The security firm, Zimperium zLabs has discovered Android Stagefright security flaw, which is a critical vulnerability in the Google’s Android operating system. It can allow hackers to take control of the Android smartphones just by sending a simple message or MMS.
The security firm, Zimperium zLabs said in a blog post regarding the Android Stagefright security flaw:
“Gaining remote code execution privileges merely by having access to the mobile number? Enter Stagefright. The targets for this kind of attack can be anyone from prime ministers, government officials, company executives, security officers to IT managers. We dived into the deepest corners of Android code and discovered what we believe to be the worst Android vulnerabilities discovered to date. These issues in Stagefright code critically expose 95 percent of Android devices, an estimated 950 million devices.”
According to the security firm, the MMS used by the attackers to hack Android phones can be destroyed even before the phone owner reads it. The users don’t even need to open an attachment or download a corrupted file. The malicious code can take over the moment user’s receive a text message or MMS.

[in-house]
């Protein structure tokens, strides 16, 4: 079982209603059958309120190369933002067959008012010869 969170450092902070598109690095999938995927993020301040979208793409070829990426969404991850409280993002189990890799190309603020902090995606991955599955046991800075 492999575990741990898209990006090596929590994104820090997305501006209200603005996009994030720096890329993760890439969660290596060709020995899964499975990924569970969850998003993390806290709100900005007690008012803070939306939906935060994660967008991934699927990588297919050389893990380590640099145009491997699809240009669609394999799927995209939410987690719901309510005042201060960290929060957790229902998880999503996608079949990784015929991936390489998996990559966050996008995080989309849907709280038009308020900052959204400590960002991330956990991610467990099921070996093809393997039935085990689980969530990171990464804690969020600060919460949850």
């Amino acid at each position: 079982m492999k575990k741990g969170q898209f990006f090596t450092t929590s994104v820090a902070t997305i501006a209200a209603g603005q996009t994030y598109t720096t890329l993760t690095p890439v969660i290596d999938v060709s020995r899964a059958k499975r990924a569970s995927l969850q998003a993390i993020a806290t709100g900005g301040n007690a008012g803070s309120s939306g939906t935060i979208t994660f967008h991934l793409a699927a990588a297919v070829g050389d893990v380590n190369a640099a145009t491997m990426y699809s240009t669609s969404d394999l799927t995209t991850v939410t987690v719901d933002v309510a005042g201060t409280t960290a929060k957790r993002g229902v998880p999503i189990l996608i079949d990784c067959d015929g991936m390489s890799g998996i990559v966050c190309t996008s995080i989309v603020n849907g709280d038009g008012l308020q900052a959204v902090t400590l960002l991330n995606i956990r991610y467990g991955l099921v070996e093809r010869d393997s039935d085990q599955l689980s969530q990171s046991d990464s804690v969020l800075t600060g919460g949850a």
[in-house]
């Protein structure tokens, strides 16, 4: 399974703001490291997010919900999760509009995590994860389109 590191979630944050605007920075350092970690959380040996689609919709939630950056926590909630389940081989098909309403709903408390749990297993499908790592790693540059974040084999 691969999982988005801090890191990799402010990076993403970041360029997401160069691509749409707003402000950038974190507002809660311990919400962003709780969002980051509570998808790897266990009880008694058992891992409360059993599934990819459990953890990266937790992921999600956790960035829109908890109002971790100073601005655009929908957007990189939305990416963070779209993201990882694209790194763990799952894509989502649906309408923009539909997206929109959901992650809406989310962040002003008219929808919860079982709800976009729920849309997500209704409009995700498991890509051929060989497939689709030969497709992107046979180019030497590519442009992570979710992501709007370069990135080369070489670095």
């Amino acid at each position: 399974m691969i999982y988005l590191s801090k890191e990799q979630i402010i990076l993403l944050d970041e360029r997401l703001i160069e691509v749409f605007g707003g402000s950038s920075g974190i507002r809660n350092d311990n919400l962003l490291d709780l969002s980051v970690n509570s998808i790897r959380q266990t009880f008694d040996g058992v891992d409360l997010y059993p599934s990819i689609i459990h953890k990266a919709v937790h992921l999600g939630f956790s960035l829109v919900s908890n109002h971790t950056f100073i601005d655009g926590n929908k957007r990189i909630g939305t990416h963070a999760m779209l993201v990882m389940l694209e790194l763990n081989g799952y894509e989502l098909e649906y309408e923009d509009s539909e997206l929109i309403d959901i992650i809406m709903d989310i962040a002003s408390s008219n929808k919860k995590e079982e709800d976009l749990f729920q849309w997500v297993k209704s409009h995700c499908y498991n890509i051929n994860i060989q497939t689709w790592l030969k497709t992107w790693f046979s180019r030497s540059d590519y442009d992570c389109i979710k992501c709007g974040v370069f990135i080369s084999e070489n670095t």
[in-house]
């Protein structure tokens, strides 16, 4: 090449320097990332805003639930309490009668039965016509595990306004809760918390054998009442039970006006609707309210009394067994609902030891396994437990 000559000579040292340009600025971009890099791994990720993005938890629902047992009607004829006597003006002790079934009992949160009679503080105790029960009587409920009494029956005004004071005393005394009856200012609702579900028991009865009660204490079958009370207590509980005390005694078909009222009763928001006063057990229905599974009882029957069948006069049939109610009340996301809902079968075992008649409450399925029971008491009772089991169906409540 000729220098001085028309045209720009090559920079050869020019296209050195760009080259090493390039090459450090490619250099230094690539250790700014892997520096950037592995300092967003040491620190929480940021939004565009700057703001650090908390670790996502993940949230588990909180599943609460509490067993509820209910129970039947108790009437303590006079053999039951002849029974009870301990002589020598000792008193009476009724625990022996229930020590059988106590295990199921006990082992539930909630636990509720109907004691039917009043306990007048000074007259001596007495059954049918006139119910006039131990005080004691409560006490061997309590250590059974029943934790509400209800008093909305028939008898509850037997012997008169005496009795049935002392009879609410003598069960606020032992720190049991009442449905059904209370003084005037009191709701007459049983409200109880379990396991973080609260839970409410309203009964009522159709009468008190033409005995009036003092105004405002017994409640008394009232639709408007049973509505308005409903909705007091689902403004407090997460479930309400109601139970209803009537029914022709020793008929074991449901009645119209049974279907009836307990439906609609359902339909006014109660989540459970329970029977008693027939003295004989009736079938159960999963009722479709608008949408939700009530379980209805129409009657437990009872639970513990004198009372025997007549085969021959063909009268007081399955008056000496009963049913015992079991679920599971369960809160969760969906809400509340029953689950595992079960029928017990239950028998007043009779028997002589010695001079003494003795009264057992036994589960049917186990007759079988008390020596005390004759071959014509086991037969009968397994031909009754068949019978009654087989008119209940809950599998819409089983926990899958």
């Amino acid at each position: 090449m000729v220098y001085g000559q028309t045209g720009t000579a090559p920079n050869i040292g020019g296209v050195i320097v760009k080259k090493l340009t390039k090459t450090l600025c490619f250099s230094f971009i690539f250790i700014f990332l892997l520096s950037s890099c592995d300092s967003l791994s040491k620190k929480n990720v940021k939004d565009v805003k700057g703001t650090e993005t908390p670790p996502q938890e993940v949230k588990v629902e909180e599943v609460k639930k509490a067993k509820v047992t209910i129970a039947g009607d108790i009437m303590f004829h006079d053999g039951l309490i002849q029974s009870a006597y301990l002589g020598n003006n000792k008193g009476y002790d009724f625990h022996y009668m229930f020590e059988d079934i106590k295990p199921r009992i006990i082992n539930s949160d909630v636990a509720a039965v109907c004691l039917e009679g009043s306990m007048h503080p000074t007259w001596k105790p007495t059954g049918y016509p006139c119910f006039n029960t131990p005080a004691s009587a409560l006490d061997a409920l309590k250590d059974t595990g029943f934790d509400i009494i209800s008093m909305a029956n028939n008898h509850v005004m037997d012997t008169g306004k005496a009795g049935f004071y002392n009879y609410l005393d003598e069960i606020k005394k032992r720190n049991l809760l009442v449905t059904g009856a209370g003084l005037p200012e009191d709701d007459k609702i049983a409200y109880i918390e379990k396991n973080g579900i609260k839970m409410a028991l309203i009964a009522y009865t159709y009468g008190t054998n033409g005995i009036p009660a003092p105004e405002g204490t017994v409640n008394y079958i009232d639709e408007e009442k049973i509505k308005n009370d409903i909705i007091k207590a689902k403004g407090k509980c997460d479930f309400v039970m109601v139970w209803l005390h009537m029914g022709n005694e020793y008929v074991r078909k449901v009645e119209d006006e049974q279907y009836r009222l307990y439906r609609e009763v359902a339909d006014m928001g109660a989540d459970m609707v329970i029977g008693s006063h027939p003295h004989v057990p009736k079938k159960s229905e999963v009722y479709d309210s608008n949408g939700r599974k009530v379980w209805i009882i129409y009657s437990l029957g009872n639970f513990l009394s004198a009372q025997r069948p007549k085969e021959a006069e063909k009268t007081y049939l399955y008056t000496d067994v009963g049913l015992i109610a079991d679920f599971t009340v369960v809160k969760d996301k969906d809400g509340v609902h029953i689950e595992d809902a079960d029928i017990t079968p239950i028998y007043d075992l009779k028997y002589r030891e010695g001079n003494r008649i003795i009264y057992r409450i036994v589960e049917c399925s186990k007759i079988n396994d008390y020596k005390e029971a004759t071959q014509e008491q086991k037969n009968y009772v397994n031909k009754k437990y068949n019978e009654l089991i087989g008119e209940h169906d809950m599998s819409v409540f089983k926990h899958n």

This issue is caused due to an Android Stagefright security flaw and here is how the attack would work:
The hackers create a short video and hide the malware inside it and then text it to a user’s number. As soon as it’s received by the phone it does its initial processing, which will trigger the vulnerability.
The messaging app Hangouts by Google also processes videos instantly to keep them ready in the phone’s gallery, so that the user doesn’t have to waste time looking. The security firm said that due to this setup the malware can be triggered easily and can take control over the phone.
However, there is good news for users that Zimperium has already alerted Google regarding the Android Stagefright security flaw and the search engine giant has started applying the relevant patchwork. But users who have older versions of Android OS may never get a patch at all. Android users can protect themselves by navigating to the SMS / MMS menu, then select the Settings tab and then turn off “automatic extraction.”